Barnes & Noble’s Nook Press self-publishing platform will be available in the UK, France, Germany, Spain, Italy, the Netherlands and Belgium, and in all those countries’ languages, from tomorrow (18th March), B&N has announced.
Authors will receive royalties in local currency, whether sterling or euros, at rates “competitive” with extant Amazon and Kobo programmes, Nook Press global general manager Theresa Horner [pictured] told The Bookseller. Authors who choose to price books in the sweet spot between £1.50-£7.99 will receive 65% of the list price for sold content. For books priced below or above (as low as 75p, as high as £120.00), the royalty drops to 40%. Amazon's Kindle Direct Publishing authors receive 70% royalty if their books are priced between £1.49 and £7.81 but e-books priced outside this range will only yield 35% royalty rate. Kobo pays a 70% royalty on e-books priced between $1.99 and $12.99, and a 45% royalty on e-books below $1.99 or above $12.99.
Horner emphasised that Nook differs from other platforms in that “there are no hidden costs. We don’t charge for file downloads.” There will be a 60-day net payment cycle (on a sales threshold of £10 minimum), with easy-to-understand real-time sales reports, enabling authors to track daily and month-to-month sales. B&N will cover bank wire fees.
Plans are underway to expand soon into Canada, Australia and Switzerland.
Specific to the UK rollout is a “Digital First” merchandising program for “selected” Nook Press titles at no cost to authors. These books will be offered alongside commercially-published titles, afforded “prominent” placement on Nook.co.uk and the integrated shops on Nook devices.
Colin Eustace, Luxembourg-based general manager for Nook International, said that members of his expanded team – numbering 12 and possibly growing – will select those titles by staying abreast of self-published content that is rising in sales. Digital First books will not be limited to specific genres like romance or SF. “We’re excited to promote any content,” Eustace asserted.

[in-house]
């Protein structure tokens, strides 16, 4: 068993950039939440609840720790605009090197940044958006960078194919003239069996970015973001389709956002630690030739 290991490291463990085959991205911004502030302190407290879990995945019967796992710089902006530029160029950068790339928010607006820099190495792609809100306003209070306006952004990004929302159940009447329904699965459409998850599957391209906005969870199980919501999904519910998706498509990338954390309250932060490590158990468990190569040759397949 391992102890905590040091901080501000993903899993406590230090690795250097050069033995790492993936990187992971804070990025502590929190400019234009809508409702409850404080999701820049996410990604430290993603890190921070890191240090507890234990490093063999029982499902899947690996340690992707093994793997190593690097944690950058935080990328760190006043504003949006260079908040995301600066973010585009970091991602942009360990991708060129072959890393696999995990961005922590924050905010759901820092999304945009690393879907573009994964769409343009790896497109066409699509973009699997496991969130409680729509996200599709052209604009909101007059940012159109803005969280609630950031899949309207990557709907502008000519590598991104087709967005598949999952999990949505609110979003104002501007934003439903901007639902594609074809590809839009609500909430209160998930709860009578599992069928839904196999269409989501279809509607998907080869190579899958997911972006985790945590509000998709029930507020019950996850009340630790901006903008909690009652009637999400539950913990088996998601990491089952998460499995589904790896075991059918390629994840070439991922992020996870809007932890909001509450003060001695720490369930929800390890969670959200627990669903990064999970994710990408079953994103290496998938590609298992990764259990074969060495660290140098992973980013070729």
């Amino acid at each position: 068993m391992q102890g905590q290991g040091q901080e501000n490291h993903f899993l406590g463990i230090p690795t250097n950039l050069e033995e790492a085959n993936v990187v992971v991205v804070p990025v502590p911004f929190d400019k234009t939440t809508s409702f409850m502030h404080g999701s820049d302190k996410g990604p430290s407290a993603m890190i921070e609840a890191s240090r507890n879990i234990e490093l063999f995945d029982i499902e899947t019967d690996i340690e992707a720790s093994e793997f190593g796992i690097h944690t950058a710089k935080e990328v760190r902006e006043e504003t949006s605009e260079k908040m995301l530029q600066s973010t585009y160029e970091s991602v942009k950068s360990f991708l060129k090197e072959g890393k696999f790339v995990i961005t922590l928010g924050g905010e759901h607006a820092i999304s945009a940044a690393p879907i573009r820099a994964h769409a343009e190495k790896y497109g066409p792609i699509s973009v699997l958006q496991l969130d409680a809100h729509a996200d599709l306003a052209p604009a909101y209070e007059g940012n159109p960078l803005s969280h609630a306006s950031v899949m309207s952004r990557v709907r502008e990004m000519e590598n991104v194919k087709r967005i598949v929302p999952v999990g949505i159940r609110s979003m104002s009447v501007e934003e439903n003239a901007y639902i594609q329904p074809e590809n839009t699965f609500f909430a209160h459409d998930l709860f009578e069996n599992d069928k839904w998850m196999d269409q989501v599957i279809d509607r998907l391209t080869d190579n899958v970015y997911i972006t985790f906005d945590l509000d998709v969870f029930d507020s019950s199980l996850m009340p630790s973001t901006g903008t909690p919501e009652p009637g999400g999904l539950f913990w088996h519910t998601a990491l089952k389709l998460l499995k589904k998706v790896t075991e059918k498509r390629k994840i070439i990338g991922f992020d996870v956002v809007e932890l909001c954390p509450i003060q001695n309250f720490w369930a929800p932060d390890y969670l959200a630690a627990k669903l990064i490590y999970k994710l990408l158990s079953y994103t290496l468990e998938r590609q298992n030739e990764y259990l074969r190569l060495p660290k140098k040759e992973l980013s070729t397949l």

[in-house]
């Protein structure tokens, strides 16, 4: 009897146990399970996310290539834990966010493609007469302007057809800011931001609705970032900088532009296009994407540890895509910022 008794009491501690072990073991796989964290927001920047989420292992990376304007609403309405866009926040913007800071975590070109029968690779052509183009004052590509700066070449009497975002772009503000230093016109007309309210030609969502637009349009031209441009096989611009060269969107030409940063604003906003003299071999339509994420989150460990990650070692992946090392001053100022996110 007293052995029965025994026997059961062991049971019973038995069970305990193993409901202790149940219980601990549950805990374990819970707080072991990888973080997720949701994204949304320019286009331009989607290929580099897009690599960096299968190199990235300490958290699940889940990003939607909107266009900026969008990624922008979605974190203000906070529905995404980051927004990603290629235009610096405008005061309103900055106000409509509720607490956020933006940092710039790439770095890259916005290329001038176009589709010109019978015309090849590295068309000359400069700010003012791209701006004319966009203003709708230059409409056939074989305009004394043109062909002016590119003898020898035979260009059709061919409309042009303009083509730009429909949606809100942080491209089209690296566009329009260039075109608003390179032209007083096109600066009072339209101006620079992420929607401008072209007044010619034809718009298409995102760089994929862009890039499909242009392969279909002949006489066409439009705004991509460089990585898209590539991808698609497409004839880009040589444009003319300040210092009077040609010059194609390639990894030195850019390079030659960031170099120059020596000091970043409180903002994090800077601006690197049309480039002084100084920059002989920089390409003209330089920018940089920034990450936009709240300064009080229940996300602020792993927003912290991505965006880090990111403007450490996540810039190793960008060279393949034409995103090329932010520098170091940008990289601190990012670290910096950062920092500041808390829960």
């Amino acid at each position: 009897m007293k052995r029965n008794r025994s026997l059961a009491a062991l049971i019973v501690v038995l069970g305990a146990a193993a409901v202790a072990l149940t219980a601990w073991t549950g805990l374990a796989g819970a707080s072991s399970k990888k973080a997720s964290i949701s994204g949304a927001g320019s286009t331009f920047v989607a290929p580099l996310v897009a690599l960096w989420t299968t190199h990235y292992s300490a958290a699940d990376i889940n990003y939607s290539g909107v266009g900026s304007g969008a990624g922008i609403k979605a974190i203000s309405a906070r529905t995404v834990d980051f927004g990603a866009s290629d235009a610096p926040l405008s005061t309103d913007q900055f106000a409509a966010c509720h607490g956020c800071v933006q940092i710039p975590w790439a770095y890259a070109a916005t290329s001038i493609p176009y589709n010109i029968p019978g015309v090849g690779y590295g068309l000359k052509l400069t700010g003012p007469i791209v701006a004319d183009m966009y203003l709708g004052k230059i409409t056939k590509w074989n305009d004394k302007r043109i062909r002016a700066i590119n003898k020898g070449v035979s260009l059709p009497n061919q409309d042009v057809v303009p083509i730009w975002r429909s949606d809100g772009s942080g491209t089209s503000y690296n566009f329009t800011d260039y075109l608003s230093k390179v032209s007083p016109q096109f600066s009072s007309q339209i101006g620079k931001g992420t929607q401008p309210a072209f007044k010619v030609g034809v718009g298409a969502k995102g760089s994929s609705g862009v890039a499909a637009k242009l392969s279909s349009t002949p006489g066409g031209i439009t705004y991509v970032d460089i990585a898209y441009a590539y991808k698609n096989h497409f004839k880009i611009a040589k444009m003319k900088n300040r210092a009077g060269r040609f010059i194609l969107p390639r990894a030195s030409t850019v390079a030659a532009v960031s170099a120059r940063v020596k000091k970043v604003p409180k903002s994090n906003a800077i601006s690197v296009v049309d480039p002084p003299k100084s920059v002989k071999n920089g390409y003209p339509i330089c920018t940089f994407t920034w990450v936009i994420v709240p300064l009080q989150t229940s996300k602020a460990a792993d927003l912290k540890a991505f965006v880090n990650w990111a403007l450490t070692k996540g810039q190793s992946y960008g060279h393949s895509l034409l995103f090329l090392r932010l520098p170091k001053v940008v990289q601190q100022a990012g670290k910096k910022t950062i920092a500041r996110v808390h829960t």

All this is occurring at a time when self-publishing is exploding and seen as a vehicle for growth, whether by Amazon, Kobo, or major publishers with their own subsidiaries, and when the Nook operation is very much embattled on home turf.
As reported at the end of January, Nook third-quarter (B&N’s fiscal year begins late April) content sales were down 26.5%. As recently as February 26th, B&N c.e.o. Michael Huseby admitted that the Nook staff headcount had been reduced by 26% and that there would be further consolidation of jobs and offices. This new international push into the self-publishing arena goes counter to that general tide.
“We understood the priority of getting launched outside the US and recognized the number of wonderful independent voices not being served whom we could offer to the reading customer,” Horner said. But the process of getting there was “complicated,” requiring a “company-wide” effort. “We had to figure out how to pay in local currency, deal with tax and other financial details, different languages, etc.” All told, development took “six to nine months.”
Eustace expects the announcement to be “well received” by writers in the UK, who have been anticipating the move for months.
“Hundreds of thousands of Nook devices” (B&N does not disclose exact numbers) have been bought in the UK via John Lewis, Dixon’s, Argos, Blackwell’s, Foyles, and online channels Shop Direct, Littlewoods and Very. In addition, Eustace points to the free Nook reading apps that readers have downloaded in the US and UK onto IoS, Android, etc., and the Nook for Windows 8.1 free app on the continent.
B&N underlined the strong partnership with Microsoft. Existing US Nook Press authors holding worldwide rights will see their content rolled out into the new territories over the coming months. Conversely, Horner emphasized for UK authors, “our goal is not only to help them find an audience in the UK, but to tap into the US and globally. We want everybody!”
Writers will be able to try out Nook tools before committing to the platform. Like Kobo (and unlike Amazon), B&N is offering a “Live Chat” support service between 8a.m. and 5p.m. GMT in local languages. Friends and collaborators will also be able to read and comment on any project in a secure environment. As soon as an author clicks “publish,” the book will go on sale within 72 hours.
B&N is pushing an advantage over Amazon: it “has no exclusive mentality.” Nook allows users to put their work into an ePub file that they can sell via any other online bookseller who accepts ePub. “Our goal is for authors to feel we’re partners.”
“We know our customers want more, and more global content, and we want our catalogue to reflect that,” Horner says. “The great advantage that B&N brings to the party is that we are dedicated book retailers and focus on merchandising.”
Customers will get two emails a week from Nook Press; there will be social media marketing, newsletters, and focused programmes such as Nook Press Presents.
“A key DNA difference with our competitors,” Horner maintains, “is that we aren’t just satisfied to put the stuff on sale. We will pay attention to selling it.”
At a difficult digital juncture for the retailer, B&N is hoping that international expansion into self-publishing can help it do a lot more of that.